Coash said Nebraska would never again carry out an execution because it was becoming increasingly difficult to get lethal injection drugs.
“There isn’t going to be another execution in this state,” he said. “It’s not gonna happen.
“What good has the death penalty done for our citizens? What good has been done?” Coash asked. “Without an execution, the death penalty is pretty meaningless. It hasn’t saved money. It hasn’t deterred any crime.”
But that doesn’t mean the the legislature is going to repeal the broken, useless, costly, and morally bankrupt “ultimate punishment”:
For the first time in 34 years, a majority of Nebraska lawmakers seems to support abolishing the state’s death penalty.
But a bill they considered Monday to do so appears to be going nowhere since a ”test vote” showed there probably is not enough support to stop a filibuster.
You read that right. A majority of legislators support repeal, but not enough to stop a filibuster or override a veto:
Custom dictates first-round debate on a bill can last as long as eight hours. At that point, it takes 33 of the 49 senators’ votes to end debate and move to a vote.
But after Omaha Sen. Beau McCoy launched a filibuster against the measure, Sen. Brad Ashford of Omaha decided to float a trial balloon by filing a motion to kill the bill and then asking for a vote to gauge support.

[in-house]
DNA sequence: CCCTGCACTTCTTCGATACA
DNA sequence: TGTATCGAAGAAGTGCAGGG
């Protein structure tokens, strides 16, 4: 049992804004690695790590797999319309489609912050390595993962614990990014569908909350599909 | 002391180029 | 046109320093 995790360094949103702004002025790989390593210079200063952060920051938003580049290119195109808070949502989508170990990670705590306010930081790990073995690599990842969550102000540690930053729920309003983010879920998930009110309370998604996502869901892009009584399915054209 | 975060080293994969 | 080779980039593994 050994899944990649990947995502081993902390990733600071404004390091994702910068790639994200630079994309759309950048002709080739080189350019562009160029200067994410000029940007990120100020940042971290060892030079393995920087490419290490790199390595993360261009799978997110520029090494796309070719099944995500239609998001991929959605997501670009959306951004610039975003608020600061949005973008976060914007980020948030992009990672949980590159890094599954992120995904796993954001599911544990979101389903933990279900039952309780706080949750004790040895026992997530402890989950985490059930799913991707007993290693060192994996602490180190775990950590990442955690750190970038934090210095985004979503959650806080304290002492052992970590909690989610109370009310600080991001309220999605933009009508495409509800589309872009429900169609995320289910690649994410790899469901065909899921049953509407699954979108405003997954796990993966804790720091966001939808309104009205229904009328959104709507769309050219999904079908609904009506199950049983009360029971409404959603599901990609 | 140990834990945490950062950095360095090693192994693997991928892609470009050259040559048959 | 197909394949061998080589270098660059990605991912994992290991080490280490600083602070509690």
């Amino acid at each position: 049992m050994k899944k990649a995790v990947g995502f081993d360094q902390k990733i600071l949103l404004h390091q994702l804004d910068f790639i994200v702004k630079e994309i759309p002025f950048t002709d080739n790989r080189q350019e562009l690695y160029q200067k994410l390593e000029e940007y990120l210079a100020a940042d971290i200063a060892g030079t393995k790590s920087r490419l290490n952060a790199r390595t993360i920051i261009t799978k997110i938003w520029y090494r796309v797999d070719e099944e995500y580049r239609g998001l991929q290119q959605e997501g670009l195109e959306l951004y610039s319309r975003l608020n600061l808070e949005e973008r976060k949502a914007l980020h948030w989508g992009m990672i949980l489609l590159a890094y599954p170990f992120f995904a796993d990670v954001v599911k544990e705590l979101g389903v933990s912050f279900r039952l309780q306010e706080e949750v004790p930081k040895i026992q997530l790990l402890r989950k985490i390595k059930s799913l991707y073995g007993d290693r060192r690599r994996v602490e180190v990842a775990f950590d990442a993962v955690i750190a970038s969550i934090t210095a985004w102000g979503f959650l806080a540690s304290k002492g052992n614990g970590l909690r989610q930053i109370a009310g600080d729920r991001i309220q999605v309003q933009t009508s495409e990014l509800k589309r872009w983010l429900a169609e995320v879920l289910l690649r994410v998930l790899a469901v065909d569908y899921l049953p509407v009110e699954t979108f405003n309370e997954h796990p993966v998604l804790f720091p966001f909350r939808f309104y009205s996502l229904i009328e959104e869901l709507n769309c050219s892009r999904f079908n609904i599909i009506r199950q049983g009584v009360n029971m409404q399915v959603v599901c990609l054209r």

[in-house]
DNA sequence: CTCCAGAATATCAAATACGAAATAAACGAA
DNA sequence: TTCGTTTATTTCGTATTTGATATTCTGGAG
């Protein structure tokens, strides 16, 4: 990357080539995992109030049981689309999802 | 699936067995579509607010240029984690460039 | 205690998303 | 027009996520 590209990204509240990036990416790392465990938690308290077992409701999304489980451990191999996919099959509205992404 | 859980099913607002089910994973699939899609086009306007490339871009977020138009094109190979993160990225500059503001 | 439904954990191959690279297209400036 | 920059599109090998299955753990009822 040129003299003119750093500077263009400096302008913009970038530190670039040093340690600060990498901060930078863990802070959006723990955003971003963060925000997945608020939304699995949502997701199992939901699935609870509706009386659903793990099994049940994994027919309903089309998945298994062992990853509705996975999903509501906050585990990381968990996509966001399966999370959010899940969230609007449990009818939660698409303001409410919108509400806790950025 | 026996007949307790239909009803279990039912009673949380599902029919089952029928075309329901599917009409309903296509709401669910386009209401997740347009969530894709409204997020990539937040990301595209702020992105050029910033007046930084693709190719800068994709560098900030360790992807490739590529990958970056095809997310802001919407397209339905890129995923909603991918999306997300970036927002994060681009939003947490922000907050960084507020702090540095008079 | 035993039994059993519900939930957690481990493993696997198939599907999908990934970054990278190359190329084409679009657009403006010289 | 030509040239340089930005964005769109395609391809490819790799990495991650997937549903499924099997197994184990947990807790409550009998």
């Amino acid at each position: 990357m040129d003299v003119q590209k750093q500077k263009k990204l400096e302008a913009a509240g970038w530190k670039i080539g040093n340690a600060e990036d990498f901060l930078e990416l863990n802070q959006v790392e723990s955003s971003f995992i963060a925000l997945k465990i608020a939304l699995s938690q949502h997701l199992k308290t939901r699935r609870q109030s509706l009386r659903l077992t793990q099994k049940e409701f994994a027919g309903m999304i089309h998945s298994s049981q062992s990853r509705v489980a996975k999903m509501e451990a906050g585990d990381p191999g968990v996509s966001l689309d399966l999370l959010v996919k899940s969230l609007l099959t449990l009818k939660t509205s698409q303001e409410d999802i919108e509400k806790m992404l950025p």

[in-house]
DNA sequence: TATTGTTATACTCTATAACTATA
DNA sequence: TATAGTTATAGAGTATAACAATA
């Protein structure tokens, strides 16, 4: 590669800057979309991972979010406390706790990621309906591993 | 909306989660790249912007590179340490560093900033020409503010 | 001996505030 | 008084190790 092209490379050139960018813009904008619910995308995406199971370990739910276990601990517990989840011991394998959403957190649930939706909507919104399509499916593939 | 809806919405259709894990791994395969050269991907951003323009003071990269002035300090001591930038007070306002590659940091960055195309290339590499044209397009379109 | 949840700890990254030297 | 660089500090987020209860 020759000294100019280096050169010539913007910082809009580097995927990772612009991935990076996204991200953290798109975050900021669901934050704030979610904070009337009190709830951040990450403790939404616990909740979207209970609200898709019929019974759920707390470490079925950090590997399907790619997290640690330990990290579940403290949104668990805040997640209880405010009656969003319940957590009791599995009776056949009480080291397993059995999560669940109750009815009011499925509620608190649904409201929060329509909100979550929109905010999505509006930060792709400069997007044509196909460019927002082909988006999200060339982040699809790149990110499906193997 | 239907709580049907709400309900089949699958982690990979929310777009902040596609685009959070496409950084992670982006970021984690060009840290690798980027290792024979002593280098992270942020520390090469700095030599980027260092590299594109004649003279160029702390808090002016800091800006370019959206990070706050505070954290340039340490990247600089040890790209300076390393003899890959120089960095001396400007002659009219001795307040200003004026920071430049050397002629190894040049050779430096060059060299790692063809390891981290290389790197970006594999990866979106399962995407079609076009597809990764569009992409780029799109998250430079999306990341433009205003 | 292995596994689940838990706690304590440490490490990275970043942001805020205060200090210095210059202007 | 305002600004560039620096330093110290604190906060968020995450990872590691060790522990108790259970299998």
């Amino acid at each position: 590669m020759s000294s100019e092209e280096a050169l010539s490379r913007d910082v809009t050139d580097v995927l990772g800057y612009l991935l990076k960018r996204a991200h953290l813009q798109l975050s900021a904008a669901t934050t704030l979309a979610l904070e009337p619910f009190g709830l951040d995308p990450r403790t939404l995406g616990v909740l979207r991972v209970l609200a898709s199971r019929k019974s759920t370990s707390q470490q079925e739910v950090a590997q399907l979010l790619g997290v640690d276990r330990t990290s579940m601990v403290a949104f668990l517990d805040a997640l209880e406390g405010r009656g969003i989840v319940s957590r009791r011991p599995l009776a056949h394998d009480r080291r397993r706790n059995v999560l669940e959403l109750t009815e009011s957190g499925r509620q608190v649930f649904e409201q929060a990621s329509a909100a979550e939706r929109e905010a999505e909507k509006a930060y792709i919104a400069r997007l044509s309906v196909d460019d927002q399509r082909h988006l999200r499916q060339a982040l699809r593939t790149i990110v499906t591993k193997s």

A vote against killing the bill was, in essence, a vote in support of abolishing the death penalty. The tally was 18 for killing the bill and 26 against — more than the 25 needed to advance the bill to second-round debate but not the 33 needed to end the filibuster or even the 30 required to override an expected veto by Gov. Dave Heineman.
Lawmakers will reach the eight-hour limit Tuesday. Speaker Greg Adams usually will not bring a bill back for further debate at that point unless supporters can prove they have the 33 votes to end the filibuster.
That’s some mighty impressive leadership right there.
That’s a three day old tweet from the organizer of the brilliant “Open Carry March on Washington,” advising his ~20,000 followers to shoot at government agents if they feel their rights are being threatened by them.
As the Facebook page (created by the very same Adam Kokesh) for the event notes, “There’s a remote chance that there will be violence as there has been from government before, and I think it should be clear [emphasis mine] that if anyone involved in this event is approached respectfully by agents of the state, they will submit to arrest without resisting.”
Yeah, I can’t imagine how it might not have been clear.
From Comedy Central’s Indecision Tumblr:
Countdown over! In the category of derpiest comment about NBA pro Jason Collins’ coming out, the winner is Breitbart.com’s Ben Shapiro:
Hmm, who DOES meet Shapiro’s awfully high Nazi-killing standard for heroism?
Ben Shapiro’s standard for heroism has risen quite a bit since three months ago.
By every conceivable metric, Jason Collins’ decision to become the first openly gay active athlete in a major professional sport meets the definition of a heroic action. By those same metrics — and so many others — Breitbart.com’s Ben Shapiro is a ridiculous gasbag.
There are, of course, going to be far, far worse responses to Collins. But the anticipation of those don’t make Shapiro’s comments any less foolish.
Most Reprehensible Reaction Award